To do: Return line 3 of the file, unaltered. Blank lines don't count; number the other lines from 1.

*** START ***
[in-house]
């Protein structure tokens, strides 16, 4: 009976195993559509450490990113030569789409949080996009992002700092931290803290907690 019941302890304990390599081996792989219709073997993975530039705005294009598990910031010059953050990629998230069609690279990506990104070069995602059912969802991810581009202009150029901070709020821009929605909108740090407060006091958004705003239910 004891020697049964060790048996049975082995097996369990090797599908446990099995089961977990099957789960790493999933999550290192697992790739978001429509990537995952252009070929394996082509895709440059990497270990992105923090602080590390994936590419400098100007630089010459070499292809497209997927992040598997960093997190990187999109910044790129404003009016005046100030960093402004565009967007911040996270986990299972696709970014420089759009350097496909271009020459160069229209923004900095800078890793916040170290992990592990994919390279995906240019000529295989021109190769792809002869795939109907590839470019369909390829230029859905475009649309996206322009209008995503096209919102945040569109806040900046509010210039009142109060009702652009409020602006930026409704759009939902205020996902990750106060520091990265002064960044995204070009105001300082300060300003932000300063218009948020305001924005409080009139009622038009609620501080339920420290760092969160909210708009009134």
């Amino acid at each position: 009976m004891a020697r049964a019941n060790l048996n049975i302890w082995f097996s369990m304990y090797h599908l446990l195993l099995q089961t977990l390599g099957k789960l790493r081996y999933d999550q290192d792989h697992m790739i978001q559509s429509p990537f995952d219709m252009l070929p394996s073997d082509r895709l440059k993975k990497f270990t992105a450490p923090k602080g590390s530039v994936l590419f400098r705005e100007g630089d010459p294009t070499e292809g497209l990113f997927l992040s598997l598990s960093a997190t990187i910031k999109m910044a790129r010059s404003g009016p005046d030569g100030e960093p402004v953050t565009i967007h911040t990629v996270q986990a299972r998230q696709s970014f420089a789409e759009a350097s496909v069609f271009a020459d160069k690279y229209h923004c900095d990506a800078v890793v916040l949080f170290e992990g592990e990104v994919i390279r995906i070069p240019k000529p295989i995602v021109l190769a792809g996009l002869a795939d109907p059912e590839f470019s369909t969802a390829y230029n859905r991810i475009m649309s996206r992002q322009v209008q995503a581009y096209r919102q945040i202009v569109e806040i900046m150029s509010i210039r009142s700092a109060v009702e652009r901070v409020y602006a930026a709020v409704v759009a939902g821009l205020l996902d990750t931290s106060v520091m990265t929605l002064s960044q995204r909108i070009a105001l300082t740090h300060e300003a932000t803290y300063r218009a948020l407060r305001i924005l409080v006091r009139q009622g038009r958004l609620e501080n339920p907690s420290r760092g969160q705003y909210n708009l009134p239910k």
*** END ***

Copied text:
């Amino acid at each position: 009976m004891a020697r049964a019941n060790l048996n049975i302890w082995f097996s369990m304990y090797h599908l446990l195993l099995q089961t977990l390599g099957k789960l790493r081996y999933d999550q290192d792989h697992m790739i978001q559509s429509p990537f995952d219709m252009l070929p394996s073997d082509r895709l440059k993975k990497f270990t992105a450490p923090k602080g590390s530039v994936l590419f400098r705005e100007g630089d010459p294009t070499e292809g497209l990113f997927l992040s598997l598990s960093a997190t990187i910031k999109m910044a790129r010059s404003g009016p005046d030569g100030e960093p402004v953050t565009i967007h911040t990629v996270q986990a299972r998230q696709s970014f420089a789409e759009a350097s496909v069609f271009a020459d160069k690279y229209h923004c900095d990506a800078v890793v916040l949080f170290e992990g592990e990104v994919i390279r995906i070069p240019k000529p295989i995602v021109l190769a792809g996009l002869a795939d109907p059912e590839f470019s369909t969802a390829y230029n859905r991810i475009m649309s996206r992002q322009v209008q995503a581009y096209r919102q945040i202009v569109e806040i900046m150029s509010i210039r009142s700092a109060v009702e652009r901070v409020y602006a930026a709020v409704v759009a939902g821009l205020l996902d990750t931290s106060v520091m990265t929605l002064s960044q995204r909108i070009a105001l300082t740090h300060e300003a932000t803290y300063r218009a948020l407060r305001i924005l409080v006091r009139q009622g038009r958004l609620e501080n339920p907690s420290r760092g969160q705003y909210n708009l009134p239910k």